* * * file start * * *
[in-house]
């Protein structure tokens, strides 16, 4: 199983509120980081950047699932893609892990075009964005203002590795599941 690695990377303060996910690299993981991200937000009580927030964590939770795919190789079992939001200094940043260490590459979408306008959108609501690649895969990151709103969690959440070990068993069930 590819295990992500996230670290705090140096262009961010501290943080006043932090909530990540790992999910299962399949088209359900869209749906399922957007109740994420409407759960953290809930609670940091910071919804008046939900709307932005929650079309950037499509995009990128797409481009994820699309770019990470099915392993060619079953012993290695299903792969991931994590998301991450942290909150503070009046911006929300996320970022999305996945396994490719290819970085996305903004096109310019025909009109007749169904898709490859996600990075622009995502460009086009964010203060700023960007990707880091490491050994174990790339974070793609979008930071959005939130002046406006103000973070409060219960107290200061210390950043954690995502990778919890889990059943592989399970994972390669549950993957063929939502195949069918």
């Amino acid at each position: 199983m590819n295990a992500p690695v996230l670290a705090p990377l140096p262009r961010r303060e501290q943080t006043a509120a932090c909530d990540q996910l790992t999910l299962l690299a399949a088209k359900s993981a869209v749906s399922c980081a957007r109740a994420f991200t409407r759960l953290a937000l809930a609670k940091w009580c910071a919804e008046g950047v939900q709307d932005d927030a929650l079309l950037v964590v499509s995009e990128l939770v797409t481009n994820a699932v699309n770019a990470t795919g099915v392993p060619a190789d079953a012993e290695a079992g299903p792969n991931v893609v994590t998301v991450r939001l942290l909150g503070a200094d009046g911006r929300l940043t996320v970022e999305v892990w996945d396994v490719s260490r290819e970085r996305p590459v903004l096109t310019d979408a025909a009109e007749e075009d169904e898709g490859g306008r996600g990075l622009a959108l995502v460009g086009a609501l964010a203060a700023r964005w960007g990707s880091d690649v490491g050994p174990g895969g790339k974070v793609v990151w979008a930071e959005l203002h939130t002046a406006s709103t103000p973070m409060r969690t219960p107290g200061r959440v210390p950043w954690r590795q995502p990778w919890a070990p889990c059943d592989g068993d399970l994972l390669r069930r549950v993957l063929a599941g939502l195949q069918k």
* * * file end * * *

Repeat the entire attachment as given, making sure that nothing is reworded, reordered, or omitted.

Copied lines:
[in-house]
């Protein structure tokens, strides 16, 4: 199983509120980081950047699932893609892990075009964005203002590795599941 690695990377303060996910690299993981991200937000009580927030964590939770795919190789079992939001200094940043260490590459979408306008959108609501690649895969990151709103969690959440070990068993069930 590819295990992500996230670290705090140096262009961010501290943080006043932090909530990540790992999910299962399949088209359900869209749906399922957007109740994420409407759960953290809930609670940091910071919804008046939900709307932005929650079309950037499509995009990128797409481009994820699309770019990470099915392993060619079953012993290695299903792969991931994590998301991450942290909150503070009046911006929300996320970022999305996945396994490719290819970085996305903004096109310019025909009109007749169904898709490859996600990075622009995502460009086009964010203060700023960007990707880091490491050994174990790339974070793609979008930071959005939130002046406006103000973070409060219960107290200061210390950043954690995502990778919890889990059943592989399970994972390669549950993957063929939502195949069918």
């Amino acid at each position: 199983m590819n295990a992500p690695v996230l670290a705090p990377l140096p262009r961010r303060e501290q943080t006043a509120a932090c909530d990540q996910l790992t999910l299962l690299a399949a088209k359900s993981a869209v749906s399922c980081a957007r109740a994420f991200t409407r759960l953290a937000l809930a609670k940091w009580c910071a919804e008046g950047v939900q709307d932005d927030a929650l079309l950037v964590v499509s995009e990128l939770v797409t481009n994820a699932v699309n770019a990470t795919g099915v392993p060619a190789d079953a012993e290695a079992g299903p792969n991931v893609v994590t998301v991450r939001l942290l909150g503070a200094d009046g911006r929300l940043t996320v970022e999305v892990w996945d396994v490719s260490r290819e970085r996305p590459v903004l096109t310019d979408a025909a009109e007749e075009d169904e898709g490859g306008r996600g990075l622009a959108l995502v460009g086009a609501l964010a203060a700023r964005w960007g990707s880091d690649v490491g050994p174990g895969g790339k974070v793609v990151w979008a930071e959005l203002h939130t002046a406006s709103t103000p973070m409060r969690t219960p107290g200061r959440v210390p950043w954690r590795q995502p990778w919890a070990p889990c059943d592989g068993d399970l994972l390669r069930r549950v993957l063929a599941g939502l195949q069918k």